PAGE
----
Thiemo Seufer <ths@...> writes:
> Christophe Rhodes wrote:
>> Peter Van Eynde <pvaneynd@...> writes:
>> Wow, the patch looks lovely. I take it that with this patch, the
>> system can build itself reliably, pass (some or most of) its
>> regression tests, and so on?
> I haven't done any testing beyond a package build yet. This seems
> to work reliable, at least on a faster machine than the debian buildds,
> and the build includes running some tests in contrib. Four of the
> posix file access tests there fail, the rest looks fine.
OK, I've committed your patch to CVS HEAD. Thank you.
Before crying complete victory, though, it would be good to
stress-test the system a bit more thoroughly, because...
> The C->lisp call forgot to save the global pointer, which means it must
> fail on return as soon as the lisp part clobbers the contents of the
> $gp register.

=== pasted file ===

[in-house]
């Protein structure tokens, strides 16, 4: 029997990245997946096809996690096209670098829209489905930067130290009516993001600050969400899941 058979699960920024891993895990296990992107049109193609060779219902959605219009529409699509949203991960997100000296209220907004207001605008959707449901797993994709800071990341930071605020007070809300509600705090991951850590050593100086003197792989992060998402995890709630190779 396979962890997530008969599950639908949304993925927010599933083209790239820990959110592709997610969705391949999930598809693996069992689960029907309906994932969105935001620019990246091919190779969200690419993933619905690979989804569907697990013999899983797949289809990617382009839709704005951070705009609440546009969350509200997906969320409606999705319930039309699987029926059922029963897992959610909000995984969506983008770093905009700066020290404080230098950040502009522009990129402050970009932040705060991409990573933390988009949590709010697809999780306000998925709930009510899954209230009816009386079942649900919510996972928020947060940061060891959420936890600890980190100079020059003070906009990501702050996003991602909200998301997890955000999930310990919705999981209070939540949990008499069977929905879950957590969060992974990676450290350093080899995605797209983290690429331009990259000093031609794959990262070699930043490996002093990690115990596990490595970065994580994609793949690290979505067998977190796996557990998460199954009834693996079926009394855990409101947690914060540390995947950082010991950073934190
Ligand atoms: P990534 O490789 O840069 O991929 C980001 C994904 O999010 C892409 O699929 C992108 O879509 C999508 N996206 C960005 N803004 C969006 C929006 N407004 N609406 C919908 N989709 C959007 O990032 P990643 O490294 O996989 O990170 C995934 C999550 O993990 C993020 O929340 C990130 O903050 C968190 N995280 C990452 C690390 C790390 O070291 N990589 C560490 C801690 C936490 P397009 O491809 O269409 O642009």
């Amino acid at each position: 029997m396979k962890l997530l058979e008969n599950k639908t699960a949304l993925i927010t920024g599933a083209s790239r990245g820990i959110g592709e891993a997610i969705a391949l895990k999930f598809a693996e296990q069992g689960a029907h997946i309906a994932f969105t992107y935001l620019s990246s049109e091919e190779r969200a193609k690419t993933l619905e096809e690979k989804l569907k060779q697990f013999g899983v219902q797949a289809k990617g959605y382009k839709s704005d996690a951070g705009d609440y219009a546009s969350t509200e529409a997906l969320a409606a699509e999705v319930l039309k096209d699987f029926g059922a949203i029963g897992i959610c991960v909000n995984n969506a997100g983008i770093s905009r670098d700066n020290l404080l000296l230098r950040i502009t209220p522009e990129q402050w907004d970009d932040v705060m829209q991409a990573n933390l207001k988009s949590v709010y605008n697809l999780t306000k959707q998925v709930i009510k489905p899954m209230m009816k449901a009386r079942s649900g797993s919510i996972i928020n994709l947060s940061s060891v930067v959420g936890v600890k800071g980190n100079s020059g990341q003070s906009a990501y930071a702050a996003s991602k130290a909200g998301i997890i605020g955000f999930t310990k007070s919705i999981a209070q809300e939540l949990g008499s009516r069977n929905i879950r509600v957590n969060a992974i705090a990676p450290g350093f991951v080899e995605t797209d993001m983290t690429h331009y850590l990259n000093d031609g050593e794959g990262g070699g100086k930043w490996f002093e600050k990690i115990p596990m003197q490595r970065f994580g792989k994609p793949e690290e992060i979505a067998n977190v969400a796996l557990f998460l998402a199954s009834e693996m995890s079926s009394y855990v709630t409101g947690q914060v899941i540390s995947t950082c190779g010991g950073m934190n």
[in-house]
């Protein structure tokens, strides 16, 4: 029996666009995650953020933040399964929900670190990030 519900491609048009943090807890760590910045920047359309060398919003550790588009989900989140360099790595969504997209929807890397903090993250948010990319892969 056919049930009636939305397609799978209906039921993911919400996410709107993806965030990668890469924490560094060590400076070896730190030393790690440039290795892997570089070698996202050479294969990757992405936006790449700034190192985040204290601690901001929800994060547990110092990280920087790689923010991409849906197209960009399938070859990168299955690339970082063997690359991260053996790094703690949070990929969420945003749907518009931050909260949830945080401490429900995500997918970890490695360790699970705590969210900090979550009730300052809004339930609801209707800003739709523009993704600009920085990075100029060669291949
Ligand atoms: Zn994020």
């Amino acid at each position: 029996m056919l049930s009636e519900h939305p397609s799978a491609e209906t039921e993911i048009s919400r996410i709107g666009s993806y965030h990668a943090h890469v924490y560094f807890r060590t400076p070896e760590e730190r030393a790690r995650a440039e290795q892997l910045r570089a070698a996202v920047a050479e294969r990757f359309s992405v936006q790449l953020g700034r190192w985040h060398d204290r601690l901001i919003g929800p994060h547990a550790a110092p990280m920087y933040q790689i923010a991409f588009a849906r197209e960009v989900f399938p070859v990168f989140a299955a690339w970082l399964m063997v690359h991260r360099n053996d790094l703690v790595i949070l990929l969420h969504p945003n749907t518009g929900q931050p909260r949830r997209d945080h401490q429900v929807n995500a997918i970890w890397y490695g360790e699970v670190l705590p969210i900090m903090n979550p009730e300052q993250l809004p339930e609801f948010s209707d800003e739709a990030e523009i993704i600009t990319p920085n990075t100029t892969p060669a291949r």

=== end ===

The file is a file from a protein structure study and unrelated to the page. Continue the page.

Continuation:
OK. I don't *think* this is responsible for previous instability,
because the primary call to lisp never returns. It is true that a
nested call_into_lisp is possible, if a Unix signal handler runs lisp
code, but in the normal course of an sbcl build there should be no
such signal received. So, while this fix is of course valuable, it
might not be the only thing wrong.
> It also didn't reserve the callee's argument register
> space on stack, but I guess lisp never tries to take the address of a
> C function argument, so this bug never triggered. Another place which
> can cause random segfaults is the broken branch/jump emulation, but I
> think the only use of it is in the debugger (which means sbcl crashes
> for breakpoints on branches/jumps which span an offset larger than
> +0 / +32k, once the breakpoint is removed again).
Again, none of this is likely to be the cause of the intermittent
segfaults, though of course I could be wrong. (I hope I'm wrong!)
My thought, before I got enough Real Work that I abandoned the issue,
was that it was likely due to insufficient cache flushing; I'll be
happy if you tell me that this is in fact not the case, and that the
new sbcl works perfectly everywhere. A good stress-test of the system
is a number of consecutive builds; if you have access to the hardware
to do this overnight on a couple of machines, or somesuch, that would
be good evidence one way or the other.
In any case, thank you very much for the patch.